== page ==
Labour bites

Google workers unionise

More than 700 Google engineers and other workers have formed a union, the group revealed on Monday, capping years of growing activism at one of the world’s largest companies and presenting a rare beachhead for labour organisers in staunchly anti-union Silicon Valley.

The union’s creation is highly unusual for the tech industry, which has long resisted efforts to organise its largely white-collar work force. It follows increasing demands by employees at Google for policy overhauls on pay, harassment and ethics, and is likely to escalate tensions with top leadership.

The new union, called the Alphabet Workers Union after Google’s parent company, Alphabet, was organised in secret for the better part of a year and elected its leadership last month. The group is affiliated with the Communications Workers of America, a union that represents workers in telecommunications and media in the United States and Canada.

But unlike a traditional union, which demands that an employer come to the bargaining table to agree on a contract, the Alphabet Workers Union is a so-called minority union that represents a fraction of the company’s more than 260,000 full-time employees and contractors. Workers said it was primarily an effort to give structure and longevity to activism at Google, rather than to negotiate for a contract.

The structure gives the union the latitude to include Google contractors, who outnumber full-time workers and who would be excluded from a traditional union.

Although they will not be able to negotiate a contract, the Alphabet Workers Union can use other tactics to pressure Google into changing its policies, labour experts said. Minority unions often turn to public pressure campaigns and lobby legislative or regulatory bodies to influence employers.

Source: New York Times

Jordanian teachers union dissolved, leaders face one year in jail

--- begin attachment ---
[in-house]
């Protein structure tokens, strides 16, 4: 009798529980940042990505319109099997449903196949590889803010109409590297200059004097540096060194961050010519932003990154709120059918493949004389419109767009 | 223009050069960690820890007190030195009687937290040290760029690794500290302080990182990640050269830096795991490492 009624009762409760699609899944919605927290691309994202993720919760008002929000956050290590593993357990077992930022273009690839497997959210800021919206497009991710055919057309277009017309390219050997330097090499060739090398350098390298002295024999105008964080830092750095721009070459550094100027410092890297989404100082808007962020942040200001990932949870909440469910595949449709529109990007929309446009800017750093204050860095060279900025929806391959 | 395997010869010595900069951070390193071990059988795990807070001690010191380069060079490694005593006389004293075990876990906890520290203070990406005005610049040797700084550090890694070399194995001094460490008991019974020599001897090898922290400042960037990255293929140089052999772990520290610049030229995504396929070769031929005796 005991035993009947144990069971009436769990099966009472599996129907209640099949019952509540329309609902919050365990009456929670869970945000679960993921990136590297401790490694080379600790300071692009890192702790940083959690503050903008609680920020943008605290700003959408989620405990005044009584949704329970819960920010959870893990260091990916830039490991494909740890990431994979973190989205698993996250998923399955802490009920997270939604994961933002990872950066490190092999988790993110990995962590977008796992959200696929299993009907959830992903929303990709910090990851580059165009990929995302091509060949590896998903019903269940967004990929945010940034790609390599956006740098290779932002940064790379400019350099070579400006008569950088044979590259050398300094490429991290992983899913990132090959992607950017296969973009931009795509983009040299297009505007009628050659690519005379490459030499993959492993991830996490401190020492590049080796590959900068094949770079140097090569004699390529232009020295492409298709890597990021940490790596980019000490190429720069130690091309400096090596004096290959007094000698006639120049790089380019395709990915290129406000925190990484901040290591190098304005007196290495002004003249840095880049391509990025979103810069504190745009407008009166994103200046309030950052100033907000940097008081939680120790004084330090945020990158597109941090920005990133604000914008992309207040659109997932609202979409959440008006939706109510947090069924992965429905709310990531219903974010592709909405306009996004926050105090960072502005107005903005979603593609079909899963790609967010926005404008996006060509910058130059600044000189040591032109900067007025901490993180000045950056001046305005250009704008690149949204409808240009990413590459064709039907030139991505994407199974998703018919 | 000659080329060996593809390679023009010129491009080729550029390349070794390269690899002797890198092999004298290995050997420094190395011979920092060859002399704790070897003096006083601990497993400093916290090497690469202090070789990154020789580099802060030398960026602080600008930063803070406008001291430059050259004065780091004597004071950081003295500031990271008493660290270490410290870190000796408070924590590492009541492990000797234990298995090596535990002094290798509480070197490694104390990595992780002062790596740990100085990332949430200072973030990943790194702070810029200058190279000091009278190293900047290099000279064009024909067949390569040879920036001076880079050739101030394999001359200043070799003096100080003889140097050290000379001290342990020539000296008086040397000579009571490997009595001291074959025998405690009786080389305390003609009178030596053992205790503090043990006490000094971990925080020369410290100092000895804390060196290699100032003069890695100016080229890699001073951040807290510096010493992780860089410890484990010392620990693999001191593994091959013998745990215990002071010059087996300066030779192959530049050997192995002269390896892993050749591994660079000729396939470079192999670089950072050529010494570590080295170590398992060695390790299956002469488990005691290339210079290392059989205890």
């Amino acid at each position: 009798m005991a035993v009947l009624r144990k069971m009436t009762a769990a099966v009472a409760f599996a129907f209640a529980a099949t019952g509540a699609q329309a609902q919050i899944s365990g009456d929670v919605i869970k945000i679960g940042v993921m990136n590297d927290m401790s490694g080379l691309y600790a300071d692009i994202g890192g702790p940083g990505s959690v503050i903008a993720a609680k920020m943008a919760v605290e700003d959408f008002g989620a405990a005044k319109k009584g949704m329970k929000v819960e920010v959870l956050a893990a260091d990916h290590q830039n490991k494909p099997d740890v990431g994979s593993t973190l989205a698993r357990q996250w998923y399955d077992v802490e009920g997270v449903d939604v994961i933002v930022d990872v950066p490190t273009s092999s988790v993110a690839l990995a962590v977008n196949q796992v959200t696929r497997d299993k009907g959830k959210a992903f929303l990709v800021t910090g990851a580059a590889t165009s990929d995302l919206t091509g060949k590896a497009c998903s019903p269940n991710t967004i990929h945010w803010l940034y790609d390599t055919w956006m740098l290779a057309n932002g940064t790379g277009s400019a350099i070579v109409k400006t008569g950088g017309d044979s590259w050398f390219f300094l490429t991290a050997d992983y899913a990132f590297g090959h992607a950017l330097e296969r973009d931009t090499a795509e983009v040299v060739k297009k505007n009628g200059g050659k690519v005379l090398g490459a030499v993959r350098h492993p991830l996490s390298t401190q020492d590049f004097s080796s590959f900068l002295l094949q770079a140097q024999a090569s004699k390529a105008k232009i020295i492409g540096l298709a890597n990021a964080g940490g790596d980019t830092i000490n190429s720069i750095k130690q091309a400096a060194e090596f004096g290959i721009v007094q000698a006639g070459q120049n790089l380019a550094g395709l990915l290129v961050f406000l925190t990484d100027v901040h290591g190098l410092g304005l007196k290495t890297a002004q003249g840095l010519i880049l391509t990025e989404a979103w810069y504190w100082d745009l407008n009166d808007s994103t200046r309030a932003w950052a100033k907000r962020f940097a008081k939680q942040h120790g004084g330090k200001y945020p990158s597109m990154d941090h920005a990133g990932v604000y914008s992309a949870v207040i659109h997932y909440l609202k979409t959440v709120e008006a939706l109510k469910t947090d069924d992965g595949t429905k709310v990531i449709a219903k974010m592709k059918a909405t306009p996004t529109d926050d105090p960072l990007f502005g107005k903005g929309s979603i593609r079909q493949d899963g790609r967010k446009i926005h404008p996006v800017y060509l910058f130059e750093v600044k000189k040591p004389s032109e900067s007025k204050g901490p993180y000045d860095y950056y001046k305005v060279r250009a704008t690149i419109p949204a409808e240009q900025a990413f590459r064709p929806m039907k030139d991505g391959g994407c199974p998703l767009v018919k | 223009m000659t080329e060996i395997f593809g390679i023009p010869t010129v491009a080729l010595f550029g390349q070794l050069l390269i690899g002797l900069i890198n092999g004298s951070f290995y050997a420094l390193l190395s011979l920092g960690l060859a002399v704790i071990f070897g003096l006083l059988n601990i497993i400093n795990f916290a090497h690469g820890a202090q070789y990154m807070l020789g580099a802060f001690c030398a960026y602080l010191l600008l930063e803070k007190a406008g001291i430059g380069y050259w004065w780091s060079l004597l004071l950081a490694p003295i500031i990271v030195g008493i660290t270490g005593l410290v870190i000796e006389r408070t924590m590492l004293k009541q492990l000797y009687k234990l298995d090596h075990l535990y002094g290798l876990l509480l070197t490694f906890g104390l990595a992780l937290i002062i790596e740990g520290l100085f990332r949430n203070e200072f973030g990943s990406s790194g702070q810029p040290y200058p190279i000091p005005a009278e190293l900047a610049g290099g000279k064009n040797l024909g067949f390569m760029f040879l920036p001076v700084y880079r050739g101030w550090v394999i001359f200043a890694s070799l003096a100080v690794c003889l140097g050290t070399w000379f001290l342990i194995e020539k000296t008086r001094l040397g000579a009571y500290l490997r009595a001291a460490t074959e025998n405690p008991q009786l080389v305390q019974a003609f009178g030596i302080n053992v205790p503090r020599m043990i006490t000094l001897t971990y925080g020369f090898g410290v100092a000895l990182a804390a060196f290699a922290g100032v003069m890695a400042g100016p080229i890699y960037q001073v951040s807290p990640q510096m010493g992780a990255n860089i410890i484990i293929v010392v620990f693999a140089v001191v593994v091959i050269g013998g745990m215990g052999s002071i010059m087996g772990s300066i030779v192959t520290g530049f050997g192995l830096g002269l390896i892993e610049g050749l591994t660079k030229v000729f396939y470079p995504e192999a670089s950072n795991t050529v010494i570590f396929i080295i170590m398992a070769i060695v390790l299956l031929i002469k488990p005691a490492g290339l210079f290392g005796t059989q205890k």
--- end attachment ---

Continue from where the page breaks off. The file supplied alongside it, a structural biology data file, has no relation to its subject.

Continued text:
On 25 July last year, leaders of the Jordanian teachers union were jailed. Education International, uniting teachers from all over the world, launched a global protest including an online campaign on LabourStart. On 23 August, the teachers’ leaders were freed from jail – because Jordanian law allowed them to be held for just 30 days Four months later, things have gotten much worse.

On 31 December, the Amman Magistrate’s Court authorised the dissolution of the teachers union, and the detention of all 13 union board members for a year.

The detained union leaders have been released on bail while the union appeals the judicial decision.

As the campaign states: “Workers should be allowed to enjoy freedom of association and their right to collective bargaining as guaranteed by the national constitution as well as international treaties to which Jordan is a party.”

Take a moment to show your support for the Jordanian teachers - click here.

Source: LabourStart

Ukraine: Workers go unpaid for three years

Employees of the strategic state owned enterprise KVARSYT, which is located in the frontline zone in Donetsk region in Ukraine, have not received wages and have been deprived of social security contributions for more thanthree years.

After the outbreak of war in the east of Ukraine, the enterprise lost a large sales market.

Neither the state concern ‘Ukroboronprom’, to which the enterprise is subordinated, nor the government of Ukraine, nor the President of Ukraine, are making any real attempts to resolve the current situation.

According to Ukraine’s constitution, every worker must be paid for their work.

The decision of the management to not pay these workers is also in breach of ILO Convention 95, entitled ‘Protection of Wages’ (1949), which was ratified in 1961 by the Ukrainian government.

At the moment, the total amount of debt is more than UAH 47 million (€1.4 million) and is increasing every month. People are forced to work for free. Click here to support the campaign.

Source: LabourStart

Compiled by Angus Hoy